Check back on MuniNetworks.org’s Resource Page frequently for updates to Internet access in the Appalachian region.
This is the central hub for ILSR’s research on Internet access around the Appalachian United States. We have compiled federal statistics on broadband availability and federal subsidies for large Internet Service Providers. We’ve created detailed maps of 150 counties in Kentucky, Southeast Ohio, and northern West Virginia.
We’ve also created Rural Toolkits for Kentucky, Southeast Ohio, and northern West Virginia. These toolkits offer a big picture look at connectivity on a regional and statewide level. They also provide action steps for folks to learn more and get involved.
Remember these three key details when reading through this information:
Internet access: if you can get online, check email, and browse the web.
Broadband: the Federal Communications Commission (FCC) currently defines this as speed of 25 Mbps download and 3 Mbps upload.
Fiber-to-the-Home (FTTH): a high-speed fiber-optic connection directly to the home. This type of technology can support speeds of more than 1,000 Megabit-per-second (Mbps).
Appalachia can get better Internet service, but the big companies aren’t going to do it. Cooperatives and small towns are stepping up and delivering world-class Internet service.
This information covers the entirety of the state – all 120 counties.
Rural Toolkit: This toolkit provides the basics of how to get started. From what is broadband to the details of federal funding, this toolkit has got you covered. At the back, it includes a statewide fact sheet, which is also available separately.
Statewide Fact Sheet: Did you know that three Internet Service Providers get more than $327 million to spend on rural Kentucky? Did you know that they aren’t required to build high-speed networks offering broadband?
Information for each county in the state can be found in this Dropbox folder. Each county map outlines where there is any form of Internet access. Then it specifies the technology: DSL, Fixed Wireless, Cable, or Fiber-to-the-Home.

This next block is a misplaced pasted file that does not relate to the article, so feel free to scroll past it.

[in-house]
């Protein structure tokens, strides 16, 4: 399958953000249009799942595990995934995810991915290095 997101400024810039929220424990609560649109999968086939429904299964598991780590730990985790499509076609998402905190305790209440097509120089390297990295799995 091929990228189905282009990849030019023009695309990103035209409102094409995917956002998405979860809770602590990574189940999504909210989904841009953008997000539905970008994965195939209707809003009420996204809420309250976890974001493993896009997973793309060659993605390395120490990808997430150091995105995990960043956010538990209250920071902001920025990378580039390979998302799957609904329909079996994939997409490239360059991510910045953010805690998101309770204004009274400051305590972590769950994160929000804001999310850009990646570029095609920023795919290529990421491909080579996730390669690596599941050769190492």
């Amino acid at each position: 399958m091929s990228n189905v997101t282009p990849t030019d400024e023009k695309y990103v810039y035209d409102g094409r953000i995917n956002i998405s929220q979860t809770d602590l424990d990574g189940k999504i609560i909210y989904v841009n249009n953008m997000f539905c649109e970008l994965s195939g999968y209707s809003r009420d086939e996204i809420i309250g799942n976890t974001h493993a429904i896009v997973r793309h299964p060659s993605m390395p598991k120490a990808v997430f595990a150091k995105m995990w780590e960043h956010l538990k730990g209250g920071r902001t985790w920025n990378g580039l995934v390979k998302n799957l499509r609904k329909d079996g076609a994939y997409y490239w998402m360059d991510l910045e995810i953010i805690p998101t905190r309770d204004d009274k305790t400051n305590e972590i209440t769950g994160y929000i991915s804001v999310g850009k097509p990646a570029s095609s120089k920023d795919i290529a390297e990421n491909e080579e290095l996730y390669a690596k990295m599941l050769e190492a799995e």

Keep up to date with information about Kentucky here.
This information covers the counties of Athens, Belmont, Coshocton, Gallia, Guernsey, Harrison, Hocking, Jackson, Meigs, Monroe, Morgan, Muskingum, Noble, Perry, Tuscarawas, Vinton, and Washington.
Rural Toolkit: Want better Internet access? Check out this toolkit and then share it with leaders in your community. You don’t have to be an expert on networking to get started on improving Internet access. At the back, it includes a fact sheet for the region — also available separately.
Fact sheet for Southeast Ohio: Learn about what other communities in Ohio have done to improve Internet access. Consider how big companies receive subsidies to built obsolete networks that only need to provide speeds of 10 Mbps download and 1 Mbps upload.
Information on every one of these counties is available in this Dropbox folder. Each county map outlines where there is any form of Internet access. Then it specifies the technology: DSL, Fixed Wireless, Cable, or Fiber-to-the-Home. Fiber-to-the-Home can provide speeds that are much faster than “broadband.”
Read more about what communities are doing to improve Internet access in Ohio.
Northern West Virginia
This information covers the counties of Calhoun, Doddridge, Gilmer, Jackson, Marshall, Mason, Pleasants, Putnam, Roane, Tyler, Wetzel, Wirt, and Wood.
Rural Toolkit: This packet has all the information you need to get started. It goes over the importance of Internet service and how other communities and cooperatives have built their own networks. At the back, it includes an overview of connectivity in these counties — this fact sheet is also available separately below.
Fact sheet for northern West Virginia: How can Internet access improve healthcare? How much is the federal government giving Frontier to build last-generation networks? Learn the details on the fact sheet.
Information for each county in the state can be found in this Dropbox folder. Each county map outlines where there is any form of Internet access. Then they specify the technology: DSL, Fixed Wireless, Cable, or Fiber-to-the-Home.
Find more information about West Virginia here.
Take Action – Learn More
It’s not just about Internet access. People need affordable, reliable, high-speed Internet service to take advantage of the new economy. From healthcare and education to jobs, Internet service is not a luxury, but a requirement.
From forming citizen groups to establishing a cooperative, communities around the country have taken bold steps to improve Internet access. Watch this video to learn more about Rural America’s connectivity and what you can do:
Check back for more! We intend to publish information for additional states and counties in the near future.